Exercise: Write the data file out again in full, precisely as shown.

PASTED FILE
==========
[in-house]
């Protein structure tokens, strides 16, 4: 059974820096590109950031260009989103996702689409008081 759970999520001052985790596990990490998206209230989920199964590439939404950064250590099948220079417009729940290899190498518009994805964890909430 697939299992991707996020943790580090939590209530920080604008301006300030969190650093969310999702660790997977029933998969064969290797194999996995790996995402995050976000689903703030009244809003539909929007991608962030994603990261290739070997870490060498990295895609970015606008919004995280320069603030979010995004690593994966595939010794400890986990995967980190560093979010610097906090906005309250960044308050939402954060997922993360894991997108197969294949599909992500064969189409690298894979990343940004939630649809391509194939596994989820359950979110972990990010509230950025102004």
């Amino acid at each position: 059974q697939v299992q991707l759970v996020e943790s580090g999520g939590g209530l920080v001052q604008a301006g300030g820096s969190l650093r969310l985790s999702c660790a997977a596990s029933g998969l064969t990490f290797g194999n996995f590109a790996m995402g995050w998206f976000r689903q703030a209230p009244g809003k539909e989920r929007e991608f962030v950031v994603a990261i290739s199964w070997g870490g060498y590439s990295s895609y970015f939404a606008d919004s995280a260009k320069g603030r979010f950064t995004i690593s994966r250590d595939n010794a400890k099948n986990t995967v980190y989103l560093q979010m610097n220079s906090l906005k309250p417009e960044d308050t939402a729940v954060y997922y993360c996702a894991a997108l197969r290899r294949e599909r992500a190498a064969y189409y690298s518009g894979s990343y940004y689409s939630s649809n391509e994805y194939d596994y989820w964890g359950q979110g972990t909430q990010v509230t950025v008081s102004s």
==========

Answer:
[in-house]
């Protein structure tokens, strides 16, 4: 059974820096590109950031260009989103996702689409008081 759970999520001052985790596990990490998206209230989920199964590439939404950064250590099948220079417009729940290899190498518009994805964890909430 697939299992991707996020943790580090939590209530920080604008301006300030969190650093969310999702660790997977029933998969064969290797194999996995790996995402995050976000689903703030009244809003539909929007991608962030994603990261290739070997870490060498990295895609970015606008919004995280320069603030979010995004690593994966595939010794400890986990995967980190560093979010610097906090906005309250960044308050939402954060997922993360894991997108197969294949599909992500064969189409690298894979990343940004939630649809391509194939596994989820359950979110972990990010509230950025102004």
């Amino acid at each position: 059974q697939v299992q991707l759970v996020e943790s580090g999520g939590g209530l920080v001052q604008a301006g300030g820096s969190l650093r969310l985790s999702c660790a997977a596990s029933g998969l064969t990490f290797g194999n996995f590109a790996m995402g995050w998206f976000r689903q703030a209230p009244g809003k539909e989920r929007e991608f962030v950031v994603a990261i290739s199964w070997g870490g060498y590439s990295s895609y970015f939404a606008d919004s995280a260009k320069g603030r979010f950064t995004i690593s994966r250590d595939n010794a400890k099948n986990t995967v980190y989103l560093q979010m610097n220079s906090l906005k309250p417009e960044d308050t939402a729940v954060y997922y993360c996702a894991a997108l197969r290899r294949e599909r992500a190498a064969y189409y690298s518009g894979s990343y940004y689409s939630s649809n391509e994805y194939d596994y989820w964890g359950q979110g972990t909430q990010v509230t950025v008081s102004s």